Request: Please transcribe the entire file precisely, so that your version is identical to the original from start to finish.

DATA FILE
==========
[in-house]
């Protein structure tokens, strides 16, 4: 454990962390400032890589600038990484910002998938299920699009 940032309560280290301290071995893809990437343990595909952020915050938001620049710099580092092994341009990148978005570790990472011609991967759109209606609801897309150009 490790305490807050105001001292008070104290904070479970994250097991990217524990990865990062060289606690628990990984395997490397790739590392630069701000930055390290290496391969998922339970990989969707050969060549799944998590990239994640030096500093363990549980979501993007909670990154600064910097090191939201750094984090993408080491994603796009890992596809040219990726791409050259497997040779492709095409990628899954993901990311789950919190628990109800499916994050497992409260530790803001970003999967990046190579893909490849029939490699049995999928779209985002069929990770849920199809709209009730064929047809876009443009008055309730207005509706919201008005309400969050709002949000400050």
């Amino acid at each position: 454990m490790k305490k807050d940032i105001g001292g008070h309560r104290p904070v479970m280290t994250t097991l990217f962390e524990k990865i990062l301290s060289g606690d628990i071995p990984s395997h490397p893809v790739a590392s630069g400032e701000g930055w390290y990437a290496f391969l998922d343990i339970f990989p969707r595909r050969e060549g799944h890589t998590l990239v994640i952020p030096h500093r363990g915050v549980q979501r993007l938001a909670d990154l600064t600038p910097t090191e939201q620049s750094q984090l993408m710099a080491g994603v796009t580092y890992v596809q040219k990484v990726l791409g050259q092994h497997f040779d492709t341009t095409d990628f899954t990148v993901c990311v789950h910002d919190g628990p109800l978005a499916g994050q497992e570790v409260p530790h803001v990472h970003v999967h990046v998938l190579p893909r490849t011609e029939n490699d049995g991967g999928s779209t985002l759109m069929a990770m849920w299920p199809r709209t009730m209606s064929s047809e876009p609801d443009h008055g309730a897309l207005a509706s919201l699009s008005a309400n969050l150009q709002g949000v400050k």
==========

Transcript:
[in-house]
């Protein structure tokens, strides 16, 4: 454990962390400032890589600038990484910002998938299920699009 940032309560280290301290071995893809990437343990595909952020915050938001620049710099580092092994341009990148978005570790990472011609991967759109209606609801897309150009 490790305490807050105001001292008070104290904070479970994250097991990217524990990865990062060289606690628990990984395997490397790739590392630069701000930055390290290496391969998922339970990989969707050969060549799944998590990239994640030096500093363990549980979501993007909670990154600064910097090191939201750094984090993408080491994603796009890992596809040219990726791409050259497997040779492709095409990628899954993901990311789950919190628990109800499916994050497992409260530790803001970003999967990046190579893909490849029939490699049995999928779209985002069929990770849920199809709209009730064929047809876009443009008055309730207005509706919201008005309400969050709002949000400050």
């Amino acid at each position: 454990m490790k305490k807050d940032i105001g001292g008070h309560r104290p904070v479970m280290t994250t097991l990217f962390e524990k990865i990062l301290s060289g606690d628990i071995p990984s395997h490397p893809v790739a590392s630069g400032e701000g930055w390290y990437a290496f391969l998922d343990i339970f990989p969707r595909r050969e060549g799944h890589t998590l990239v994640i952020p030096h500093r363990g915050v549980q979501r993007l938001a909670d990154l600064t600038p910097t090191e939201q620049s750094q984090l993408m710099a080491g994603v796009t580092y890992v596809q040219k990484v990726l791409g050259q092994h497997f040779d492709t341009t095409d990628f899954t990148v993901c990311v789950h910002d919190g628990p109800l978005a499916g994050q497992e570790v409260p530790h803001v990472h970003v999967h990046v998938l190579p893909r490849t011609e029939n490699d049995g991967g999928s779209t985002l759109m069929a990770m849920w299920p199809r709209t009730m209606s064929s047809e876009p609801d443009h008055g309730a897309l207005a509706s919201l699009s008005a309400n969050l150009q709002g949000v400050k």